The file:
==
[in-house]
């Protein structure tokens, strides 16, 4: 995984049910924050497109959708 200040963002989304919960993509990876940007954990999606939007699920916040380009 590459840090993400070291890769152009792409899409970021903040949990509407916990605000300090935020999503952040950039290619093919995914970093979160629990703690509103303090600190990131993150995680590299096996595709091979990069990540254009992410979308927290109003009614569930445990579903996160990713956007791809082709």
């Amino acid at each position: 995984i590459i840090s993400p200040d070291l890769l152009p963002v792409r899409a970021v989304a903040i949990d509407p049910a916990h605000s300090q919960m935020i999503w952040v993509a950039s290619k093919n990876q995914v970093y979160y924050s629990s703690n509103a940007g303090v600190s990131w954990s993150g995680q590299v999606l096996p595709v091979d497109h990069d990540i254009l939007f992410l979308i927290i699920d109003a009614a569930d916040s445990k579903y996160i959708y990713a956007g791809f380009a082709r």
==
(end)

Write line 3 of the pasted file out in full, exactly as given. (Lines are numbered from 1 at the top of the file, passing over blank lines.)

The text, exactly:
């Amino acid at each position: 995984i590459i840090s993400p200040d070291l890769l152009p963002v792409r899409a970021v989304a903040i949990d509407p049910a916990h605000s300090q919960m935020i999503w952040v993509a950039s290619k093919n990876q995914v970093y979160y924050s629990s703690n509103a940007g303090v600190s990131w954990s993150g995680q590299v999606l096996p595709v091979d497109h990069d990540i254009l939007f992410l979308i927290i699920d109003a009614a569930d916040s445990k579903y996160i959708y990713a956007g791809f380009a082709r």